Schmelvetica - Absurd fonts for an absurd world

Here I was just minding my business and all of a sudden I came across this gem: Smelvetica.

To save you a click, this clever fellow modified a popular font, which will go unnamed, and he was bullied into taking it down even though it was a parody.

I thought this was quite funny all in all. But also a little irritating that this genius had to do it by hand! What are we peasants?

So being the nerd I am, I wanted to recreate this but without downloading fontforge and click and dragging points like some manual laborer.

It turns out that it was not just the kerning that was modified, but the base position of each glyph (I had to look up what a glyph was). So I did a quick crash course on the inner guts of TrueType Fonts and what kerning is and how to load the correct font family. Was interesting but a bit of a pain as well, it's like a metaphore for life.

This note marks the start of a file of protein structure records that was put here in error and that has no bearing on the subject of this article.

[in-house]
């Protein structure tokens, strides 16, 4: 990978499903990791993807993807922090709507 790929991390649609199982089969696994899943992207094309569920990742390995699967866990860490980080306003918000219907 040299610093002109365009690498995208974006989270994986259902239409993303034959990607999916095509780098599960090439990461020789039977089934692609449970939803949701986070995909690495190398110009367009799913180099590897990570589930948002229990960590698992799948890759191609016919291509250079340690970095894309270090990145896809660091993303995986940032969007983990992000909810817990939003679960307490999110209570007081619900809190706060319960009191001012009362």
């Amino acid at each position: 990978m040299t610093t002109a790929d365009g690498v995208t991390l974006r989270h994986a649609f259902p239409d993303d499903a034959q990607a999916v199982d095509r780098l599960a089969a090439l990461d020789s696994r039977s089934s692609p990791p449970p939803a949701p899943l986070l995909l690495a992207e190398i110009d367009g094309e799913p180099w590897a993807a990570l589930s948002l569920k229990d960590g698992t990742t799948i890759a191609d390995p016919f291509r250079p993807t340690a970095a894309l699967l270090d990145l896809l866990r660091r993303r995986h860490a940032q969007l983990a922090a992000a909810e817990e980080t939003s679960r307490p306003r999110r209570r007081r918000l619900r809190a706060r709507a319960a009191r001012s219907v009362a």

truly awful font

So let me provide you with the way to do it yourself with the wonderful tools of Python.

First install fonttools

$ pip install fonttools

Next do your worst!

from fontTools.ttLib import TTFont
import random
import string

ORIGINAL_FONT_PATH = "path/to/Helvetica.ttc"
GLORIOUS_FONT_PATH = "path/to/Schmelvetica.ttc"
NEW_FONTNAME = b"Schmelvetica"

# Load the font
font = TTFont(ORIGINAL_FONT_PATH, fontNumber=0, lazy=False)

# Rename it
for i, n in enumerate(font["name"].names):
    if b"Helvetica" in n.string:
        n.string = NEW_FONTNAME

# this should be unique
font["name"].names[3].string = NEW_FONTNAME + b"; 0.001; 2019-10-23"

# Have fun with kerning
for kt in font["kern"].kernTables:
    for k in itertools.product(string.ascii_letters, string.ascii_letters):
        kt.kernTable[k] = random.randint(-100, 100)
        print(k, kt.kernTable[k])

# get wobbly with it
for s in string.ascii_letters:
    # Move all points relative to the new base
    new_base = (random.randint(-100, 100), random.randint(-100, 100))
    print(s, new_base)
    for i, c in enumerate(font["glyf"][s].coordinates):
        font["glyf"][s].coordinates[i] = (c[0] + new_base[0], c[1] + new_base[1])

# Enjoy your new glorious font!

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